The Minsk Agreements of 2014 and 2015, mediated by the leaders of France and Germany, see the fighting in the region subside but not completely cease. In early 2022, tensions between Russia and Ukraine heighten, and Putin declares that the Minsk agreements no longer exist. He says Ukraine, not Russia, is to blame for their collapse.

A country at war

On 3 April 2022 a bride and groom in Charkiw fiercely embrace among the ruins of war on their wedding day. The moment of intense happiness is rare among the photos on display. It contrasts with an image of a little boy whose big eyes look up at the viewer over his Mum’s shoulder in a gloomy makeshift air raid shelter on 7 March 2022. Sadly, this is rather the order of things in a time of war. 

On 24 February 2022, Russia begins its invasion of Ukraine. Putin calls the attacks on the neighbouring country a “special military operation.” However, the plan to quickly take Kyiv and bring down Volodymyr Zelensky’s Ukrainian government fails rapidly.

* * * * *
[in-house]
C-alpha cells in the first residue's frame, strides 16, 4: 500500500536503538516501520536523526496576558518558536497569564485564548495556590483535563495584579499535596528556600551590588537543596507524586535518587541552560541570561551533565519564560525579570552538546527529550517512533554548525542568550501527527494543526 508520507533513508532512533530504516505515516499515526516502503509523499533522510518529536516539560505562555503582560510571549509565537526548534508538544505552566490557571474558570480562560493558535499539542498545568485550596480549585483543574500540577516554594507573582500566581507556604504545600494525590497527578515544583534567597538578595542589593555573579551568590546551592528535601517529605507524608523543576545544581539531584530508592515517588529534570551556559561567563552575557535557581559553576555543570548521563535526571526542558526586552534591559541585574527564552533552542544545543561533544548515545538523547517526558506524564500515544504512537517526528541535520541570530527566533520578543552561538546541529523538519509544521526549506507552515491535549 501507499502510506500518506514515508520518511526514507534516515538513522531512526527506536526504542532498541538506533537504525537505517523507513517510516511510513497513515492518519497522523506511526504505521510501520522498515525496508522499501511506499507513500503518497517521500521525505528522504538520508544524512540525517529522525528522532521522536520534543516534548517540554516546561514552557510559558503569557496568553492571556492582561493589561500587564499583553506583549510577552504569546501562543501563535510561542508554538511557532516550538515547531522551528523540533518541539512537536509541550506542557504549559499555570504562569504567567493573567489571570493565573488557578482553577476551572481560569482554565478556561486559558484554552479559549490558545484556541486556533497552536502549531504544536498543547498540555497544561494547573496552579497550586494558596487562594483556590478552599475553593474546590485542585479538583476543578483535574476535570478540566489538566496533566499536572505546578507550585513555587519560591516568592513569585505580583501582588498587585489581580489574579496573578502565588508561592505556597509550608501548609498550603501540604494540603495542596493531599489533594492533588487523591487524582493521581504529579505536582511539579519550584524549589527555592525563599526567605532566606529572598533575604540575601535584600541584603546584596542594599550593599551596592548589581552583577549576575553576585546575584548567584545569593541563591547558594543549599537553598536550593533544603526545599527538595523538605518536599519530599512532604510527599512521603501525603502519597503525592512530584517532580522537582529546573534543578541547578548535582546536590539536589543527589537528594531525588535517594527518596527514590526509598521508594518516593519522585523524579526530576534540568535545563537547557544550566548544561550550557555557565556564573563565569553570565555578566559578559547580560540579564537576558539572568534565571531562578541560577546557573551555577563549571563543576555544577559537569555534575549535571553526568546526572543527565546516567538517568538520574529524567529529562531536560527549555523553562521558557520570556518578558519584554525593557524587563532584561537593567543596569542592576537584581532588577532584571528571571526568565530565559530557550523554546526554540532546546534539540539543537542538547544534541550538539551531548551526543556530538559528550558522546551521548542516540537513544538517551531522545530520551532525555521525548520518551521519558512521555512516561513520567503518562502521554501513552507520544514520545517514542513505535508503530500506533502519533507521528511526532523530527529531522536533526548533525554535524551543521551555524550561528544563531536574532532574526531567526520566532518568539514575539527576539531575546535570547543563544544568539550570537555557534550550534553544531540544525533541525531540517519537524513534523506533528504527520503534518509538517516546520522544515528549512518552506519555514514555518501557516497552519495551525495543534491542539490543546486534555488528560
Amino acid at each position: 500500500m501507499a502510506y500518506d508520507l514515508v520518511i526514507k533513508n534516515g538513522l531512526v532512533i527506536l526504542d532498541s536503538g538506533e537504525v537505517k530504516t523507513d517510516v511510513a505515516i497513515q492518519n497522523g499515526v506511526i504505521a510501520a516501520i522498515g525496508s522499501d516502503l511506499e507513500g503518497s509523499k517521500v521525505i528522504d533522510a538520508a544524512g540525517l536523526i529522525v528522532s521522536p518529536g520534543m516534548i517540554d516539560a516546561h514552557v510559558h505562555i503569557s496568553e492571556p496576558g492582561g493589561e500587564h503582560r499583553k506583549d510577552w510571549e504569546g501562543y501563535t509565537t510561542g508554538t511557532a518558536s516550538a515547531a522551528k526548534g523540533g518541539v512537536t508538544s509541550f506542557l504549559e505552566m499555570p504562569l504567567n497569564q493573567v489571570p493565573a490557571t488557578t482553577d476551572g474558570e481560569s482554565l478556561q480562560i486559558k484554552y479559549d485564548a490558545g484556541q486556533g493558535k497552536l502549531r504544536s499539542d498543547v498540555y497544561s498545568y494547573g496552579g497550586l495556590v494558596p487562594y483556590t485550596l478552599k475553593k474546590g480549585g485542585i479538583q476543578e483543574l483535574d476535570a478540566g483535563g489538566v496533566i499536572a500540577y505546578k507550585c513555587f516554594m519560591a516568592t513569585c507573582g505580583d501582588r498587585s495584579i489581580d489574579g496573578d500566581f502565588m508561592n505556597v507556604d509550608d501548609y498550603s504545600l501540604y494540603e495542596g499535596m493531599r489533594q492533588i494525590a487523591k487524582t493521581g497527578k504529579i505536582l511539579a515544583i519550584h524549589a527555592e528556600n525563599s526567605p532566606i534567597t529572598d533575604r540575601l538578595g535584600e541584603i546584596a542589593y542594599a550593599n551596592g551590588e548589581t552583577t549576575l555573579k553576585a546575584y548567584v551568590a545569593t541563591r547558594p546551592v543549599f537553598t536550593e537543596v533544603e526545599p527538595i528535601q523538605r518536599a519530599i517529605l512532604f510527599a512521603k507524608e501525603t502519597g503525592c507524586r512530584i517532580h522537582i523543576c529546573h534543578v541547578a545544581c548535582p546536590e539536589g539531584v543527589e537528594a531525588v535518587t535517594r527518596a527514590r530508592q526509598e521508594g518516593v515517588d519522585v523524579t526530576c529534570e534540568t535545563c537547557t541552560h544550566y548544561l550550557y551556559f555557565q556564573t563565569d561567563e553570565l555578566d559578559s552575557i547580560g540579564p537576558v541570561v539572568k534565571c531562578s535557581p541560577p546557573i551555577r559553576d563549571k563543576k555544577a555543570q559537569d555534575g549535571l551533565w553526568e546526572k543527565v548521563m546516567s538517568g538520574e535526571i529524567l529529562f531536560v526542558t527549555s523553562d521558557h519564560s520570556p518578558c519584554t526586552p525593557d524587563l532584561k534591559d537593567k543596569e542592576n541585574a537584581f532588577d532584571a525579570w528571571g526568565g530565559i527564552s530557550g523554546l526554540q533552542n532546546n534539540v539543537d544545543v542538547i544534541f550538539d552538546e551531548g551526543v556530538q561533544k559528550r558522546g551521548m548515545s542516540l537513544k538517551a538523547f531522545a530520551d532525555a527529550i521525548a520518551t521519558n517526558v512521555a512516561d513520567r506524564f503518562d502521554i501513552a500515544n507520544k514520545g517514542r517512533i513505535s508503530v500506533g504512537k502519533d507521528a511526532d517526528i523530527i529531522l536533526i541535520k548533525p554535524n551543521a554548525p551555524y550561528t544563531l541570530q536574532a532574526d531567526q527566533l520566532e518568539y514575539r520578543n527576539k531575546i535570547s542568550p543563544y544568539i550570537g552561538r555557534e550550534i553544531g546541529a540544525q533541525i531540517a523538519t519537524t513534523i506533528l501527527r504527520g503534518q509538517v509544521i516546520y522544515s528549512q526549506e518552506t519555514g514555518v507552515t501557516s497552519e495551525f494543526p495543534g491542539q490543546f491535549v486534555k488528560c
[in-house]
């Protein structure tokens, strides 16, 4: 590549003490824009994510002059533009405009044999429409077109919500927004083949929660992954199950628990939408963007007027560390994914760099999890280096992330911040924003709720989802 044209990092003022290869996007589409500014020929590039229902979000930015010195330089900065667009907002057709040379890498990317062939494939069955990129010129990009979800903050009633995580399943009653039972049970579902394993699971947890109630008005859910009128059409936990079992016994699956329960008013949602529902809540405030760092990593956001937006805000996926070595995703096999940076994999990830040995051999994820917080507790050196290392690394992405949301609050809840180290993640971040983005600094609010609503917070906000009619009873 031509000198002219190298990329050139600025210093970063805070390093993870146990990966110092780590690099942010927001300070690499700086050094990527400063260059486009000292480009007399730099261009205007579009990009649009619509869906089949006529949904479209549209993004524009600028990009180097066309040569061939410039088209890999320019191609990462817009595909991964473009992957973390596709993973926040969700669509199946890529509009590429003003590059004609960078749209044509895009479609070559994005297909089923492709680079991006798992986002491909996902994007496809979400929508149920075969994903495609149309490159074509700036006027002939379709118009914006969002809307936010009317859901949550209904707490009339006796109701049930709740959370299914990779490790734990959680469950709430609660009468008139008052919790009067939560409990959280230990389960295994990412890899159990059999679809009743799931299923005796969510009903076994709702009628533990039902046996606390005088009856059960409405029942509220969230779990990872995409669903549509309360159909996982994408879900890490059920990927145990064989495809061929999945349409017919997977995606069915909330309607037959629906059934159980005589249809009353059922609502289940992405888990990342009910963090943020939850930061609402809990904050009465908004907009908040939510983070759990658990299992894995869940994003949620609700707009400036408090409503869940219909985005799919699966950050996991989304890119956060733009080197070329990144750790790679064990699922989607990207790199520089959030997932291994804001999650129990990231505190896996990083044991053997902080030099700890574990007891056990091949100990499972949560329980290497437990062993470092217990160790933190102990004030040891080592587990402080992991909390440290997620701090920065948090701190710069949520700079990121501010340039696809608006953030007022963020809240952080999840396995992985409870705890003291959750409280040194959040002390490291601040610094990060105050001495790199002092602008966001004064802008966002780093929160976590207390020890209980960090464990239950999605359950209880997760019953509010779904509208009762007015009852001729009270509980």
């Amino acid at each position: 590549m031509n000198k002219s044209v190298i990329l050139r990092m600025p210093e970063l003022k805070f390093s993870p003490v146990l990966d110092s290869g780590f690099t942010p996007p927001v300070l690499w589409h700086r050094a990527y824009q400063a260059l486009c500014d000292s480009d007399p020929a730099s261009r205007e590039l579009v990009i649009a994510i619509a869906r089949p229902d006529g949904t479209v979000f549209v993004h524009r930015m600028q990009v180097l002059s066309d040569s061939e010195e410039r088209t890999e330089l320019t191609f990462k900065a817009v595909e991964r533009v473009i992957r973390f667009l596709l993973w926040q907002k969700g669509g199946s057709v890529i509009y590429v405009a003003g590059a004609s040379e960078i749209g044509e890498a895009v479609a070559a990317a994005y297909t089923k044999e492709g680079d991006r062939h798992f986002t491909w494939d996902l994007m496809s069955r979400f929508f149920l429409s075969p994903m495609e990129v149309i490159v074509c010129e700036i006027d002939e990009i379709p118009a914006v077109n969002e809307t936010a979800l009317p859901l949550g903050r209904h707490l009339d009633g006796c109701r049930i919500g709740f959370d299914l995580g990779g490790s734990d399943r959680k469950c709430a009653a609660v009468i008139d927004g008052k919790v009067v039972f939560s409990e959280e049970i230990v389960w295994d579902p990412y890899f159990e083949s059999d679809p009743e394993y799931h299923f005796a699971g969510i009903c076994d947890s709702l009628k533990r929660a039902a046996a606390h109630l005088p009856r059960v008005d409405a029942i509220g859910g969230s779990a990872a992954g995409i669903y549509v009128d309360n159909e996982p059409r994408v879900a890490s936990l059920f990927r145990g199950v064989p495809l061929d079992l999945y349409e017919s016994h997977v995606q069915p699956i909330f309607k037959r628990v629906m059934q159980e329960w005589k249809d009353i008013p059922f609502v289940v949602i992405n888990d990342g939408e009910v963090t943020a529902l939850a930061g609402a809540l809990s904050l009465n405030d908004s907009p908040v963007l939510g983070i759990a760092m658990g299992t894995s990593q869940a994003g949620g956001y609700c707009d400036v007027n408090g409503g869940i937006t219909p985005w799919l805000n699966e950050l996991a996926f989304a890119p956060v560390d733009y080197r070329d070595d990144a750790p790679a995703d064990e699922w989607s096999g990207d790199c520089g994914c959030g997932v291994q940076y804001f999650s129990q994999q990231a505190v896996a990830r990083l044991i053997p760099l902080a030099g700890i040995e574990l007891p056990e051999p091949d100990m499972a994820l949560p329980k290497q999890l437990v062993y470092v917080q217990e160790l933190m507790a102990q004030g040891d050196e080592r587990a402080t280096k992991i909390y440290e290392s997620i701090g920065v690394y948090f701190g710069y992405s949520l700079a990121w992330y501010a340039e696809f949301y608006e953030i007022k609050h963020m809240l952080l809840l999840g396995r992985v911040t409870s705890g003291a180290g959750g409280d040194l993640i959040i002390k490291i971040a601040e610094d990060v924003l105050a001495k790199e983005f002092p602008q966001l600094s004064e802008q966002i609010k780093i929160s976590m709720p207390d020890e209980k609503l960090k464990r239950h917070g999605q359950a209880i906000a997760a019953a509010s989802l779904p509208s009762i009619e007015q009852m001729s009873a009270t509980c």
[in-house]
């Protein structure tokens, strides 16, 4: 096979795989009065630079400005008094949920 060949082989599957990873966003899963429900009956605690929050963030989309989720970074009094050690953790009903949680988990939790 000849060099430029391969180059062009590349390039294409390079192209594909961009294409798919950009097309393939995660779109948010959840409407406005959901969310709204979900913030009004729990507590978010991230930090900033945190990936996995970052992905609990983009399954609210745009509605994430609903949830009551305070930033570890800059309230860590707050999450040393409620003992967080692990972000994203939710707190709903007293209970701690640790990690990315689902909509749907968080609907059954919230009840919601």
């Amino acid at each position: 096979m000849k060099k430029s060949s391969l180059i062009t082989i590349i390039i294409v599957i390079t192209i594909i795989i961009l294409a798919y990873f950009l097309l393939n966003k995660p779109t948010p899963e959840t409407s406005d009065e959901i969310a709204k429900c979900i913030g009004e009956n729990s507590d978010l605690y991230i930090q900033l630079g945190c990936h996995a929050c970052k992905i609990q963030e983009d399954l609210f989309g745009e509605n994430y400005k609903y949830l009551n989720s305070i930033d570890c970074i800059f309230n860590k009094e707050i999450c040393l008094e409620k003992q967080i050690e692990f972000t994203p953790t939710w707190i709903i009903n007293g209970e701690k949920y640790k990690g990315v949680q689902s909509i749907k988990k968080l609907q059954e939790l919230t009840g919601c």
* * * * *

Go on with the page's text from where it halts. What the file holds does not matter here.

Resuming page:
The Ukrainians hold their ground, despite the destruction of infrastructure and relentless attacks on civilian facilities including hospitals, residential buildings, schools and theatres. “Bucha and Mariupol become the embodiment of the ruthless Russian warfare” the exhibition information board states. But as the war continues it appears the Russian invaders have underestimated the courage and stamina of the Ukrainians in resisting and defending their home and their independence. After all, they have had practice doing so.

A makeshift air-raid shelter, 7 March 2022. Photo by Mstyslav Chernov.

Independence! Photographs from Ukraine, 1991–2022

Where: Zeitgeschichtliches Forum Leipzig, Grimmaische Straβe 6, 04109 Leipzig 

When: 24 February to 2 July 2023. Tuesday to Friday, 9 am to 6 pm. Saturday, Sunday and holidays 10 am to 6 pm

Question session every Saturday between 2 pm and 4 pm at the exhibition, and on 8 May from 7 pm to 10 pm

Cost: Free

Kim Rupp-Gregory, originally from New Zealand, is LeipGlo's news reporter. Kim lived in Leipzig from 2007 to 2013, and during that time passionately created and co-edited Leipzig Zeitgeist, a magazine about Leipzig’s people, places and happenings. She returned to Leipzig in early 2023.